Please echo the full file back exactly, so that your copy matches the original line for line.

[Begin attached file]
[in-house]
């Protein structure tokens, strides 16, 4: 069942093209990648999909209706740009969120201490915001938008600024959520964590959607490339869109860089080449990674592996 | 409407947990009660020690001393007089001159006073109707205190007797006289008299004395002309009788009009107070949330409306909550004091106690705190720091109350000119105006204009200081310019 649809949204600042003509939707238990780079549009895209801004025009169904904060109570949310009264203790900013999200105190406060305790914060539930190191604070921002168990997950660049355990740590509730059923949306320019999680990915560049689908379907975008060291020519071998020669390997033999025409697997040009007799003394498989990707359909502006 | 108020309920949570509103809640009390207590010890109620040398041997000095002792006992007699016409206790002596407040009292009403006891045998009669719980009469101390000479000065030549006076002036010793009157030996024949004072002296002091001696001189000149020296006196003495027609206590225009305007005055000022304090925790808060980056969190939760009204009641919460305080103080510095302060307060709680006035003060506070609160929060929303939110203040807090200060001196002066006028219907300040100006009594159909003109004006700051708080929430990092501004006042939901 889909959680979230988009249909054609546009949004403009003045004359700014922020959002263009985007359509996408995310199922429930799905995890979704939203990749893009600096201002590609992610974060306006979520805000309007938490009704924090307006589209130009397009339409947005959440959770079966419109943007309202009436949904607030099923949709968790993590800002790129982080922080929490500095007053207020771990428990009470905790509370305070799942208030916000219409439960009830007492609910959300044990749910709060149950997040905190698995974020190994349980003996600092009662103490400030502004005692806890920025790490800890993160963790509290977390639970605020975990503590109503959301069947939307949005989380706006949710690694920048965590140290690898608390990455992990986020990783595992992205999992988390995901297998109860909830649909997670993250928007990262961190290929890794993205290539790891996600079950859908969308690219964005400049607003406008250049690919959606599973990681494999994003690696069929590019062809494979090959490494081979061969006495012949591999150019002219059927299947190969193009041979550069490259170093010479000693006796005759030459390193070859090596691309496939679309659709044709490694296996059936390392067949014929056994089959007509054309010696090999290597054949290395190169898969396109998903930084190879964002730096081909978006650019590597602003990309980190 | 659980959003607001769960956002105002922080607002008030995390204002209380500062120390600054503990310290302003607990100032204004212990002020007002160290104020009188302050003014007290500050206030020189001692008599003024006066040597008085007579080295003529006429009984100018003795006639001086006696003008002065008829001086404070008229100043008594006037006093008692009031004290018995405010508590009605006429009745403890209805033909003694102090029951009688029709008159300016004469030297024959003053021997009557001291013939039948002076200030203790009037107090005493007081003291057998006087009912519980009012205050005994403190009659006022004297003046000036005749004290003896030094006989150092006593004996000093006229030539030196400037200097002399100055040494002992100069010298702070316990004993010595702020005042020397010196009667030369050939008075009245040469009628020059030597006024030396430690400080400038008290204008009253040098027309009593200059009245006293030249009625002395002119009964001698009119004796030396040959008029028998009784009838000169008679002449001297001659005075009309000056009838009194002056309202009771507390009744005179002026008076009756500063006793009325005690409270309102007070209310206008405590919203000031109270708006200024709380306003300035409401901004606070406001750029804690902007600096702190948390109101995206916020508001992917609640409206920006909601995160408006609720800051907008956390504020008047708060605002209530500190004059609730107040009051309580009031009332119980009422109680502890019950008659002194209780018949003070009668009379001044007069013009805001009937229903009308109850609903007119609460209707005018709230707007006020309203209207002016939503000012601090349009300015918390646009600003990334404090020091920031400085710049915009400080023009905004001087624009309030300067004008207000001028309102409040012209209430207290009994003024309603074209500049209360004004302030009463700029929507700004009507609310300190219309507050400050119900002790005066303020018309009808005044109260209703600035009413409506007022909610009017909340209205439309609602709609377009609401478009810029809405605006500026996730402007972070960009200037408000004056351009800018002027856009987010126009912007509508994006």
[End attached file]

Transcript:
[in-house]
């Protein structure tokens, strides 16, 4: 069942093209990648999909209706740009969120201490915001938008600024959520964590959607490339869109860089080449990674592996 | 409407947990009660020690001393007089001159006073109707205190007797006289008299004395002309009788009009107070949330409306909550004091106690705190720091109350000119105006204009200081310019 649809949204600042003509939707238990780079549009895209801004025009169904904060109570949310009264203790900013999200105190406060305790914060539930190191604070921002168990997950660049355990740590509730059923949306320019999680990915560049689908379907975008060291020519071998020669390997033999025409697997040009007799003394498989990707359909502006 | 108020309920949570509103809640009390207590010890109620040398041997000095002792006992007699016409206790002596407040009292009403006891045998009669719980009469101390000479000065030549006076002036010793009157030996024949004072002296002091001696001189000149020296006196003495027609206590225009305007005055000022304090925790808060980056969190939760009204009641919460305080103080510095302060307060709680006035003060506070609160929060929303939110203040807090200060001196002066006028219907300040100006009594159909003109004006700051708080929430990092501004006042939901 889909959680979230988009249909054609546009949004403009003045004359700014922020959002263009985007359509996408995310199922429930799905995890979704939203990749893009600096201002590609992610974060306006979520805000309007938490009704924090307006589209130009397009339409947005959440959770079966419109943007309202009436949904607030099923949709968790993590800002790129982080922080929490500095007053207020771990428990009470905790509370305070799942208030916000219409439960009830007492609910959300044990749910709060149950997040905190698995974020190994349980003996600092009662103490400030502004005692806890920025790490800890993160963790509290977390639970605020975990503590109503959301069947939307949005989380706006949710690694920048965590140290690898608390990455992990986020990783595992992205999992988390995901297998109860909830649909997670993250928007990262961190290929890794993205290539790891996600079950859908969308690219964005400049607003406008250049690919959606599973990681494999994003690696069929590019062809494979090959490494081979061969006495012949591999150019002219059927299947190969193009041979550069490259170093010479000693006796005759030459390193070859090596691309496939679309659709044709490694296996059936390392067949014929056994089959007509054309010696090999290597054949290395190169898969396109998903930084190879964002730096081909978006650019590597602003990309980190 | 659980959003607001769960956002105002922080607002008030995390204002209380500062120390600054503990310290302003607990100032204004212990002020007002160290104020009188302050003014007290500050206030020189001692008599003024006066040597008085007579080295003529006429009984100018003795006639001086006696003008002065008829001086404070008229100043008594006037006093008692009031004290018995405010508590009605006429009745403890209805033909003694102090029951009688029709008159300016004469030297024959003053021997009557001291013939039948002076200030203790009037107090005493007081003291057998006087009912519980009012205050005994403190009659006022004297003046000036005749004290003896030094006989150092006593004996000093006229030539030196400037200097002399100055040494002992100069010298702070316990004993010595702020005042020397010196009667030369050939008075009245040469009628020059030597006024030396430690400080400038008290204008009253040098027309009593200059009245006293030249009625002395002119009964001698009119004796030396040959008029028998009784009838000169008679002449001297001659005075009309000056009838009194002056309202009771507390009744005179002026008076009756500063006793009325005690409270309102007070209310206008405590919203000031109270708006200024709380306003300035409401901004606070406001750029804690902007600096702190948390109101995206916020508001992917609640409206920006909601995160408006609720800051907008956390504020008047708060605002209530500190004059609730107040009051309580009031009332119980009422109680502890019950008659002194209780018949003070009668009379001044007069013009805001009937229903009308109850609903007119609460209707005018709230707007006020309203209207002016939503000012601090349009300015918390646009600003990334404090020091920031400085710049915009400080023009905004001087624009309030300067004008207000001028309102409040012209209430207290009994003024309603074209500049209360004004302030009463700029929507700004009507609310300190219309507050400050119900002790005066303020018309009808005044109260209703600035009413409506007022909610009017909340209205439309609602709609377009609401478009810029809405605006500026996730402007972070960009200037408000004056351009800018002027856009987010126009912007509508994006």